Why do I eat Organic and Non-GMO foods?

Someone recently asked me why I choose to eat organic and non-gmo foods and after some discussion asked that I present evidence that this is a better choice. While I don’t feel obligated to defend my choices this person was not the first person to ask me this question and wonder what evidence I found so compelling. I did feel that in order to educate those who are genuinely interested in this subject I would like to have something to refer them to. I am not an academic and writing papers is not my forte… so forgive my lack of academic flair in this writing. There is no simple source that fills in the blanks on this subject… “Why do you elect to eat organic and non-GMO foods?” So I decided to answer the question to the best of my ability… keeping in mind this is why “I” choose to go this route in my life.

 

The first thing to address is what qualifies as organic. Simply stated, organic produce and other ingredients are grown without the use of pesticides, synthetic fertilizers, sewage sludge, genetically modified organisms, or ionizing radiation. Animals that produce meat, poultry, eggs, and dairy products do not take antibiotics or growth hormones. The USDA National Organic Program (NOP) defines organic as follows:

Organic food is produced by farmers who emphasize the use of renewable resources and the conservation of soil and water to enhance environmental quality for future generations. Organic meat, poultry, eggs, and dairy products come from animals that are given no antibiotics or growth hormones. Organic food is produced without using most conventional pesticides; fertilizers made with synthetic ingredients or sewage sludge; bioengineering; or ionizing radiation. Before a product can be labeled “organic,” a Government-approved certifier inspects the farm where the food is grown to make sure the farmer is following all the rules necessary to meet USDA organic standards. Companies that handle or process organic food before it gets to your local supermarket or restaurant must be certified, too.

 

There are three categories of organic labeling…

 

100% Organic: Made with 100% organic ingredients

Organic: Made with at least 95% organic ingredients

Made With Organic Ingredients: Made with a minimum of 70% organic ingredients with strict restrictions on the remaining 30% including no GMOs (genetically modified organisms)

Products with less than 70% organic ingredients may list organically produced ingredients on the side panel of the package, but may not make any organic claims on the front of the package.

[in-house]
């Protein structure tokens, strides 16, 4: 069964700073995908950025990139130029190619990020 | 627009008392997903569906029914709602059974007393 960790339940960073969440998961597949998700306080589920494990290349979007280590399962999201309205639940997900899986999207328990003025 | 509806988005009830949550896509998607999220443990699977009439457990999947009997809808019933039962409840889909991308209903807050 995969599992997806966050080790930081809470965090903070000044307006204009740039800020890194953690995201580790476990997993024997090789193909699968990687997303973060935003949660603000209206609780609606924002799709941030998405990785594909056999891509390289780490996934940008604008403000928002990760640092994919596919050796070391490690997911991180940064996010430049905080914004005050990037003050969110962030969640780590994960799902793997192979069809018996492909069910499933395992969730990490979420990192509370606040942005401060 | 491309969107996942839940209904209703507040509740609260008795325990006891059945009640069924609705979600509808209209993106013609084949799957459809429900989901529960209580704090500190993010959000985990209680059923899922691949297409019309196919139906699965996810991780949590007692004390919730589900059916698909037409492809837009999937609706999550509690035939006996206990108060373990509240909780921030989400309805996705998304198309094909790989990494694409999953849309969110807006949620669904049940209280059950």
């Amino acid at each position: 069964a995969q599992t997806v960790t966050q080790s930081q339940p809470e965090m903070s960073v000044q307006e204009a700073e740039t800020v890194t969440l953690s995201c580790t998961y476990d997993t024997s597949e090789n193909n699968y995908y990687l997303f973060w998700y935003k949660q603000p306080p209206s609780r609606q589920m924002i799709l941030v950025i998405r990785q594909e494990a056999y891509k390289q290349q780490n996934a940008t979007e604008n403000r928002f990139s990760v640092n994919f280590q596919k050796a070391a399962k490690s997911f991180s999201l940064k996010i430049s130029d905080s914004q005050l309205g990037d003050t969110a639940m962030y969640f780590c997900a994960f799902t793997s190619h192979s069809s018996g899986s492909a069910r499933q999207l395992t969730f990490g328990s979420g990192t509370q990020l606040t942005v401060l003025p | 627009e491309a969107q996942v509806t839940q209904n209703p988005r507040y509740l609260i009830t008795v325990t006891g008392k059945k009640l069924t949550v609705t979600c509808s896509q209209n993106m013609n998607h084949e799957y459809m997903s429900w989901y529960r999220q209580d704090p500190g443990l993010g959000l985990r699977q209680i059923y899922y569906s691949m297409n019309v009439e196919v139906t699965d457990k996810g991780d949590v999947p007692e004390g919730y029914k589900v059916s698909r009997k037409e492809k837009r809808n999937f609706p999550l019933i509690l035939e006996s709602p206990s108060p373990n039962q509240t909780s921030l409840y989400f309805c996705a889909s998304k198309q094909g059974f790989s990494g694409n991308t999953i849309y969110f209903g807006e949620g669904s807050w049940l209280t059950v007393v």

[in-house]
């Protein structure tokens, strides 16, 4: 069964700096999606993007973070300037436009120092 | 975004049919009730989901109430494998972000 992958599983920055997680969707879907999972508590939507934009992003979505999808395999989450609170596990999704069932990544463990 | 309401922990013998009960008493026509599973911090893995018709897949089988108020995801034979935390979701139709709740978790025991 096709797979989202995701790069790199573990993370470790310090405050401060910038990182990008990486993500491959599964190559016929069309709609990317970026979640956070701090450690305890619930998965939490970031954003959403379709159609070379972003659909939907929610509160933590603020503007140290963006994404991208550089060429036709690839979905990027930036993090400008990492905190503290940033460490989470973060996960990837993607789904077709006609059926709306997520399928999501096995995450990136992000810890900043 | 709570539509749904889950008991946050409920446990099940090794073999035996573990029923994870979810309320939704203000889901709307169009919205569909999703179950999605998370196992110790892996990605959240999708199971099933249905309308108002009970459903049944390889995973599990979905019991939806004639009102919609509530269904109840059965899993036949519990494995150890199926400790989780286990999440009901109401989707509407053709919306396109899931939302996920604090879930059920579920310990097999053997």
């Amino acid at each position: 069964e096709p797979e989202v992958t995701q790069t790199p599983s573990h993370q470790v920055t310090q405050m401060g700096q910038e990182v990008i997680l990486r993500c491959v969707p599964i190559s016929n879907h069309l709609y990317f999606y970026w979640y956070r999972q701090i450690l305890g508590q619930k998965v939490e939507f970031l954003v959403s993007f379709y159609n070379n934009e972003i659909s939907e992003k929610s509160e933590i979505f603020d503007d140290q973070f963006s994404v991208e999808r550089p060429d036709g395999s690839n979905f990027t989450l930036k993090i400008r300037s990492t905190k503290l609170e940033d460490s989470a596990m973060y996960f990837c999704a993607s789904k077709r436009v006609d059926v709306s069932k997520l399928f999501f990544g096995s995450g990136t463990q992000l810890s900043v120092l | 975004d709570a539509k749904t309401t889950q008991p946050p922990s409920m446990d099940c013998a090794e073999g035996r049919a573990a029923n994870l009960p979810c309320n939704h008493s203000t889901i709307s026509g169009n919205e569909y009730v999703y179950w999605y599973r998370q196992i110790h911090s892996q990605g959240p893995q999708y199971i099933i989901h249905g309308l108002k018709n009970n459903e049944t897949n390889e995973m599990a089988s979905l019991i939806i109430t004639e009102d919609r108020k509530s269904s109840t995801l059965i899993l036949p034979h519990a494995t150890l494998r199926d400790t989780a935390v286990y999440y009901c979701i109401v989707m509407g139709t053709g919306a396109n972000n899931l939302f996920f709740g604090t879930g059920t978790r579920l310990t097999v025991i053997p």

I try to purchase 100% organic when available, although many small community farmers cannot afford to go through the process of being certified organic by the NOP, and I do frequently purchase produce and other food products from the local farmers market after carefully questioning their growing and harvesting methods. I use my own judgment in determining if I feel this is a healthy resource for my family and myself. As with all things in life… it is a personal choice. I simply elect to be informed and educated when I make my choices.  I want to eliminate as much of the bad stuff as I can… we have way too much to deal with in life without the food we consume being a threat to our health and environment in my opinion.

 

With all of this said… I believe that organic is a term that is highly debated among purist in the industry. “Organic standards as defined by the USDA. Organic is definitely a step in the right direction for the “average” person who is not educated in the matter. However, it is backwards progress for the rest of us. Now that the USDA legally owns and regulates “Organic,” a significant portion of its intent and purity has been eroded. This is obvious especially to those of us who have been involved in the industry for a long time (approximately 25 years for Dr. Sheridan). Whereas Organic “certifies” its weaker standard with paperwork only but does NO ACTUAL testing,” Dr. Jameth Sheridan – Dr. Jameth Sheridan, Doctor of Holistic Medicine, Naturopath, and Hard-Core Natural Medicine Researcher, is one of the early pioneers of the Vegan, organic, holistic, and raw foods movements. As of 2013, he has been deeply immersed in holistic health for 29 years, veganism for 27 years, and raw foods for 26 years. He is a ceaseless researcher, experimenter, and inventor.